Fitting in. It’s what most teenagers aspire to do. Sure, there are outliers who do things like dye their hair bright colors and pierce multiple body parts to draw attention to themselves. But very few teens want to be too different. And being on the LGBTQ (lesbian, gay, bisexual, transgendered, questioning) spectrum definitely qualifies as different. Most recent statistics estimate that just 3.5 percent of adults identify as lesbian, gay, or bisexual; 0.3 percent identify as transgender. As for the under-18 population, statistics on sexual orientation are hard to find. That comes as no surprise, given that many teenagers on the LGBTQ spectrum have yet to come out to themselves, let alone anyone else. But that’s changing.
Teenagers are coming out earlier than ever, some as young as 13 and 14. In many cases, they’re finding a supportive environment upon sharing their sexual orientation—with family, friends, and at school. Three students from area independent schools took the time to speak openly to Baltimore Fishbowl about every stage of coming out: from admitting it to themselves, to sharing the news with family and close friends, to taking on advocacy roles within their schools.
Figuring it out
Cormac Baroody, who goes by Mickey, is an easy-going freshman at Gilman School. He’s got traditionally handsome good looks, is quick to break into a smile, and speaks in a friendly, self-assured manner.
“Fifth grade was when I realized I was gay. Seventh grade was when I was like, ‘I’m gay. Now I have to do everything I can to hide it, to be straight’,” Mickey said.
It was a charade he soon learned he couldn’t endure. “I got to the point where I thought, ‘I’m going to be a pretty sad person, and I’m probably not going to get that far in life’,” Mickey said. “Then, in my head, I told myself I was going to come out. And the sooner, the better.”
Little by little, Mickey began sharing his news with the people in his life who were important to him.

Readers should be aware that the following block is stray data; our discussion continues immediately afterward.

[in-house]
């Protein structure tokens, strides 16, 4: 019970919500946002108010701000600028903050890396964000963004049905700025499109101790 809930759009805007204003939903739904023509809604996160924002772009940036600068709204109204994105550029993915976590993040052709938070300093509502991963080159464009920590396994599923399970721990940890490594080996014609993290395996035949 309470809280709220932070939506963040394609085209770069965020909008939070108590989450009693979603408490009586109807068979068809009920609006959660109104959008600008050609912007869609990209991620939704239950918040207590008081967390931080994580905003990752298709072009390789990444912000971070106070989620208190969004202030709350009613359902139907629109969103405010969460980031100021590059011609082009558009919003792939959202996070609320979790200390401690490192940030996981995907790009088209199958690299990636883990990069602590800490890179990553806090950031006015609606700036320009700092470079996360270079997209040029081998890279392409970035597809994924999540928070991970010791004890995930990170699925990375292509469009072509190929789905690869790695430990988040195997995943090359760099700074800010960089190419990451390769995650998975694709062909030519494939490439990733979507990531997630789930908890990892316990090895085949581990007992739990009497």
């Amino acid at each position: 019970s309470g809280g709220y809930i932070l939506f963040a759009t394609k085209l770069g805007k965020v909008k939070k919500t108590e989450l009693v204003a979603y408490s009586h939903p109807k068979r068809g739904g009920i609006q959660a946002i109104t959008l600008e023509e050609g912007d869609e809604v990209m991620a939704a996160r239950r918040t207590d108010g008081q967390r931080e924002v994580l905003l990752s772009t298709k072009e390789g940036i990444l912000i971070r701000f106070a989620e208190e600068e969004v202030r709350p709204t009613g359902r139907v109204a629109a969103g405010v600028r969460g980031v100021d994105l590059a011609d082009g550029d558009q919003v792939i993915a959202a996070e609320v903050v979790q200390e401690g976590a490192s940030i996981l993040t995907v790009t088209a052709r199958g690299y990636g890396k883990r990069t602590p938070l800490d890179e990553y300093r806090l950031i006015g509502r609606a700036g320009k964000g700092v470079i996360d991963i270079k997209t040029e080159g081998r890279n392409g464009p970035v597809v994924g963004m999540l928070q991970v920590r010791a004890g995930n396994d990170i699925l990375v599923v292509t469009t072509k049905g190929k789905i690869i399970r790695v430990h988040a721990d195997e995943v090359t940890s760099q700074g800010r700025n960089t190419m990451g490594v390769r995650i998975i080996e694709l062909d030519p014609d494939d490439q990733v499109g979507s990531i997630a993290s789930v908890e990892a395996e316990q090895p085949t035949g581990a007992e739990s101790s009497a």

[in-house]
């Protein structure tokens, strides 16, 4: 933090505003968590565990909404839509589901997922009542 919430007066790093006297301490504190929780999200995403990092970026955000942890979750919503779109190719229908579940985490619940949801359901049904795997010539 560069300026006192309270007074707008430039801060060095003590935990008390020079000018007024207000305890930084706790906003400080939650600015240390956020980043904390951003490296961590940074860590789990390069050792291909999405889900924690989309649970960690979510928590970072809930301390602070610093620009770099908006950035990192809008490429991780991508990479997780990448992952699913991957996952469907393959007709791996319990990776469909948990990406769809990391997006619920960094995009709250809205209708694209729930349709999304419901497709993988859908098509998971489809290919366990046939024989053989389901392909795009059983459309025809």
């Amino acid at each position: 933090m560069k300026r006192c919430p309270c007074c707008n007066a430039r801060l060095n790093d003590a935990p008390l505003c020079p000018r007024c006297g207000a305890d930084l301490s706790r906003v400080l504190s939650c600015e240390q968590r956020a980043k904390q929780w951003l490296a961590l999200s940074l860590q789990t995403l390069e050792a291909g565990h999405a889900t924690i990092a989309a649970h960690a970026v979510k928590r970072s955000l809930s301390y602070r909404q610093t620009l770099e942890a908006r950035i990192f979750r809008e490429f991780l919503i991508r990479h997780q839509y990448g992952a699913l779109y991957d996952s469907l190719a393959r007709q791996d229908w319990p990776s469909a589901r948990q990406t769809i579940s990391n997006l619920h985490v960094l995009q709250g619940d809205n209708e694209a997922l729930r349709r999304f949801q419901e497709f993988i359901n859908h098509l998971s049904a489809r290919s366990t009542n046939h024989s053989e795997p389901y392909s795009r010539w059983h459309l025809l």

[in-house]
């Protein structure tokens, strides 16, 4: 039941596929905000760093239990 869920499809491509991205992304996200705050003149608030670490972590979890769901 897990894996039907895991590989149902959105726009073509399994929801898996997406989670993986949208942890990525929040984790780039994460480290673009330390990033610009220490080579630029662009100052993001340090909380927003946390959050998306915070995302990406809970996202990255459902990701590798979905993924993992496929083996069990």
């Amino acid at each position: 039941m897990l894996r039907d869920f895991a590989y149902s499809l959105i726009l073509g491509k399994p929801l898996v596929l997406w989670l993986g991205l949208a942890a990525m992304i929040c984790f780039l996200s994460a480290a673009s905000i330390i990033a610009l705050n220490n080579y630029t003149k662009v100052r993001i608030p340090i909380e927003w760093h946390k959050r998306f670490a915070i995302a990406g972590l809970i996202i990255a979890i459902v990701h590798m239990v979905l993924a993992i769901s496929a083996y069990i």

He started with his family, whom he describes as being “very supportive,” particularly his parents. Their response heartened but didn’t surprise him. “I was raised thinking that gay people are just as important as other people,” he said.
Next he would tell his friends. That started during the summer before high school, when he was at the beach with a close friend he’d known his whole life. “It was hard. It took me a half hour to get it out,” he admitted. But he was glad he did. “I felt amazing afterwards. Like a burden lifted,” he said.
It probably helped that she responded positively, as did each of Mickey’s other friends, whom he told individually. “I didn’t like the idea of coming out on Facebook. I didn’t want to just say it to the whole world without any meaningful interaction,” Mickey said.
The hardest person to tell
The hardest person to tell? Himself. “I always expected that I’d be straight,” he said, acknowledging that coming to terms with being gay takes time and, for him, was something that needed to happen before he was ready to tell other people.
Zipi Diamond, a 15-year-old sophomore at Bryn Mawr, felt similarly. “The hardest person to come out to was myself,” she said. “I really thought I was a monster. I thought, ‘I can’t be gay.’ But after a while, I started to accept myself.”
Zipi says that now, having come to terms with her sexual orientation, she doesn’t try to hide it. But she acknowledges that it can still be tough to be a gay teenager.
“It’s always easier to be the most privileged person. I’m very privileged. But, according to my sexuality, I’m not. There are just a lot of things you have to question and ask yourself, like: Should it be your right to go to the prom?”
Zipi did attend prom this spring with her girlfriend from another school. She wore a simple, cream-colored dress and a string of pearls. Her date came in a strapless dress with a slight shimmer to it. Pictures show them with arms around each other, content smiles on their faces.
Natalie Linden, a junior at Friends School of Baltimore, admits to causing a few heads to turn when she showed up at prom this year with a boy she’s dating. Previously, Natalie has dated girls.